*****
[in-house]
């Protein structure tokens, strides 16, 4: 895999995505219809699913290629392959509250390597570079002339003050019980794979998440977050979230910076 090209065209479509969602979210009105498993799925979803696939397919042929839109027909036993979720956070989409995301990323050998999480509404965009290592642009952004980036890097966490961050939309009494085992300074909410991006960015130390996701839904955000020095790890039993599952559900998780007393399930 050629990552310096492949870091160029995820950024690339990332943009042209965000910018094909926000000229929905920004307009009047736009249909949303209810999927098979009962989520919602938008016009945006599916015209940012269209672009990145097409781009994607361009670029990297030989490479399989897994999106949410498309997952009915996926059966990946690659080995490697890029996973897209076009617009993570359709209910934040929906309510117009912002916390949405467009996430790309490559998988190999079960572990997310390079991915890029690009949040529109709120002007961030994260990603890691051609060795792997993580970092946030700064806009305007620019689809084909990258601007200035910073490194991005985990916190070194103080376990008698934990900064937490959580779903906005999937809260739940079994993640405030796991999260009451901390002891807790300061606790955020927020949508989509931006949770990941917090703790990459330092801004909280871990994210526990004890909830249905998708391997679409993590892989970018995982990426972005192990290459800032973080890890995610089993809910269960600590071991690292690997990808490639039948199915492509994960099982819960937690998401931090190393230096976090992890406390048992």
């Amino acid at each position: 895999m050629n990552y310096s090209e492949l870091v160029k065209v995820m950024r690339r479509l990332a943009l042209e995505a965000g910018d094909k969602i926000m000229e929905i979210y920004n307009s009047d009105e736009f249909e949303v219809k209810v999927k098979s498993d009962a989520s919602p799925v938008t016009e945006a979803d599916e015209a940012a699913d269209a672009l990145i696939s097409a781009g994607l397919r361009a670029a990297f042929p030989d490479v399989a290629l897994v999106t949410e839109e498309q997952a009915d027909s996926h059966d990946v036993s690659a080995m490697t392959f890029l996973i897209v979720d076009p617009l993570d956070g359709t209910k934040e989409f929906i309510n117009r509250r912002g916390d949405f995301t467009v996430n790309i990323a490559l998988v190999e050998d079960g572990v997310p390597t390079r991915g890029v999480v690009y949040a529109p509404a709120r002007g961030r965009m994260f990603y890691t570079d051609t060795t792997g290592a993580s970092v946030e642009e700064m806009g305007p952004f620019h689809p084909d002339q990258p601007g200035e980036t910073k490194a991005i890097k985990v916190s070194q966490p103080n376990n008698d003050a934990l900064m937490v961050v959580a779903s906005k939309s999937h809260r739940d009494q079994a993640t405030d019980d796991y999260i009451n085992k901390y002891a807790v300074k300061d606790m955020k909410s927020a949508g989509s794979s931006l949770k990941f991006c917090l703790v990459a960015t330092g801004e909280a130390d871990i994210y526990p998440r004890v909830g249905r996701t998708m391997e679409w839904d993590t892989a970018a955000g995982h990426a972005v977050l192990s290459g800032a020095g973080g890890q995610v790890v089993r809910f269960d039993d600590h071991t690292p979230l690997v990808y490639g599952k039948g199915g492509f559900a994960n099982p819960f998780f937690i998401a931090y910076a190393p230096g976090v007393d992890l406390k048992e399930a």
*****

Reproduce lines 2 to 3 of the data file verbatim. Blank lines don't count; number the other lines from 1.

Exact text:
């Protein structure tokens, strides 16, 4: 895999995505219809699913290629392959509250390597570079002339003050019980794979998440977050979230910076 090209065209479509969602979210009105498993799925979803696939397919042929839109027909036993979720956070989409995301990323050998999480509404965009290592642009952004980036890097966490961050939309009494085992300074909410991006960015130390996701839904955000020095790890039993599952559900998780007393399930 050629990552310096492949870091160029995820950024690339990332943009042209965000910018094909926000000229929905920004307009009047736009249909949303209810999927098979009962989520919602938008016009945006599916015209940012269209672009990145097409781009994607361009670029990297030989490479399989897994999106949410498309997952009915996926059966990946690659080995490697890029996973897209076009617009993570359709209910934040929906309510117009912002916390949405467009996430790309490559998988190999079960572990997310390079991915890029690009949040529109709120002007961030994260990603890691051609060795792997993580970092946030700064806009305007620019689809084909990258601007200035910073490194991005985990916190070194103080376990008698934990900064937490959580779903906005999937809260739940079994993640405030796991999260009451901390002891807790300061606790955020927020949508989509931006949770990941917090703790990459330092801004909280871990994210526990004890909830249905998708391997679409993590892989970018995982990426972005192990290459800032973080890890995610089993809910269960600590071991690292690997990808490639039948199915492509994960099982819960937690998401931090190393230096976090992890406390048992």
């Amino acid at each position: 895999m050629n990552y310096s090209e492949l870091v160029k065209v995820m950024r690339r479509l990332a943009l042209e995505a965000g910018d094909k969602i926000m000229e929905i979210y920004n307009s009047d009105e736009f249909e949303v219809k209810v999927k098979s498993d009962a989520s919602p799925v938008t016009e945006a979803d599916e015209a940012a699913d269209a672009l990145i696939s097409a781009g994607l397919r361009a670029a990297f042929p030989d490479v399989a290629l897994v999106t949410e839109e498309q997952a009915d027909s996926h059966d990946v036993s690659a080995m490697t392959f890029l996973i897209v979720d076009p617009l993570d956070g359709t209910k934040e989409f929906i309510n117009r509250r912002g916390d949405f995301t467009v996430n790309i990323a490559l998988v190999e050998d079960g572990v997310p390597t390079r991915g890029v999480v690009y949040a529109p509404a709120r002007g961030r965009m994260f990603y890691t570079d051609t060795t792997g290592a993580s970092v946030e642009e700064m806009g305007p952004f620019h689809p084909d002339q990258p601007g200035e980036t910073k490194a991005i890097k985990v916190s070194q966490p103080n376990n008698d003050a934990l900064m937490v961050v959580a779903s906005k939309s999937h809260r739940d009494q079994a993640t405030d019980d796991y999260i009451n085992k901390y002891a807790v300074k300061d606790m955020k909410s927020a949508g989509s794979s931006l949770k990941f991006c917090l703790v990459a960015t330092g801004e909280a130390d871990i994210y526990p998440r004890v909830g249905r996701t998708m391997e679409w839904d993590t892989a970018a955000g995982h990426a972005v977050l192990s290459g800032a020095g973080g890890q995610v790890v089993r809910f269960d039993d600590h071991t690292p979230l690997v990808y490639g599952k039948g199915g492509f559900a994960n099982p819960f998780f937690i998401a931090y910076a190393p230096g976090v007393d992890l406390k048992e399930a």